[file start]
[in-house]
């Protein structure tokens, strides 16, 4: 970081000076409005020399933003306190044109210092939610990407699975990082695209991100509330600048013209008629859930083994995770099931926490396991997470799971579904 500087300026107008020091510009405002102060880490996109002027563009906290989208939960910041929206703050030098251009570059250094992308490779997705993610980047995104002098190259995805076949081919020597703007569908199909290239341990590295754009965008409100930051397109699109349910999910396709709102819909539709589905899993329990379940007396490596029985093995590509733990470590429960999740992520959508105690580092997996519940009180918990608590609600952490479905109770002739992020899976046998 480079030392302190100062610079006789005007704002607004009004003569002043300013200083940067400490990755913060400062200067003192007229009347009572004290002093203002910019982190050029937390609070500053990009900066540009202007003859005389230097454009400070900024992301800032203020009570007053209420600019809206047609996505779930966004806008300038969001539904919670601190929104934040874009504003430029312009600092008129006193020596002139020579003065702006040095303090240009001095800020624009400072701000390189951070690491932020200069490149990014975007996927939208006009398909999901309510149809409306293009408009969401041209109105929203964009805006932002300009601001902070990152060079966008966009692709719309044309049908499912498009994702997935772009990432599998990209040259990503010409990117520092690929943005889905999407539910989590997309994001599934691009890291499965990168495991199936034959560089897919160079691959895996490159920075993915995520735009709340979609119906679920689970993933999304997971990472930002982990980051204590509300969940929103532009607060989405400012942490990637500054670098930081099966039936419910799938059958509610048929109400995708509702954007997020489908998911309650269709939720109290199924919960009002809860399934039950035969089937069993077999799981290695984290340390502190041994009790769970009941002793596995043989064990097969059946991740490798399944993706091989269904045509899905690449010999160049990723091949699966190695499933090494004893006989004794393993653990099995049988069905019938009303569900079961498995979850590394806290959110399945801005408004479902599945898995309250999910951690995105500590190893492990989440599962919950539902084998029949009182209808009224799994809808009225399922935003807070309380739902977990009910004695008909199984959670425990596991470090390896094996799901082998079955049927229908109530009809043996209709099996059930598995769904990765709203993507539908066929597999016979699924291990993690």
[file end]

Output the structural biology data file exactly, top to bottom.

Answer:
[in-house]
């Protein structure tokens, strides 16, 4: 970081000076409005020399933003306190044109210092939610990407699975990082695209991100509330600048013209008629859930083994995770099931926490396991997470799971579904 500087300026107008020091510009405002102060880490996109002027563009906290989208939960910041929206703050030098251009570059250094992308490779997705993610980047995104002098190259995805076949081919020597703007569908199909290239341990590295754009965008409100930051397109699109349910999910396709709102819909539709589905899993329990379940007396490596029985093995590509733990470590429960999740992520959508105690580092997996519940009180918990608590609600952490479905109770002739992020899976046998 480079030392302190100062610079006789005007704002607004009004003569002043300013200083940067400490990755913060400062200067003192007229009347009572004290002093203002910019982190050029937390609070500053990009900066540009202007003859005389230097454009400070900024992301800032203020009570007053209420600019809206047609996505779930966004806008300038969001539904919670601190929104934040874009504003430029312009600092008129006193020596002139020579003065702006040095303090240009001095800020624009400072701000390189951070690491932020200069490149990014975007996927939208006009398909999901309510149809409306293009408009969401041209109105929203964009805006932002300009601001902070990152060079966008966009692709719309044309049908499912498009994702997935772009990432599998990209040259990503010409990117520092690929943005889905999407539910989590997309994001599934691009890291499965990168495991199936034959560089897919160079691959895996490159920075993915995520735009709340979609119906679920689970993933999304997971990472930002982990980051204590509300969940929103532009607060989405400012942490990637500054670098930081099966039936419910799938059958509610048929109400995708509702954007997020489908998911309650269709939720109290199924919960009002809860399934039950035969089937069993077999799981290695984290340390502190041994009790769970009941002793596995043989064990097969059946991740490798399944993706091989269904045509899905690449010999160049990723091949699966190695499933090494004893006989004794393993653990099995049988069905019938009303569900079961498995979850590394806290959110399945801005408004479902599945898995309250999910951690995105500590190893492990989440599962919950539902084998029949009182209808009224799994809808009225399922935003807070309380739902977990009910004695008909199984959670425990596991470090390896094996799901082998079955049927229908109530009809043996209709099996059930598995769904990765709203993507539908066929597999016979699924291990993690």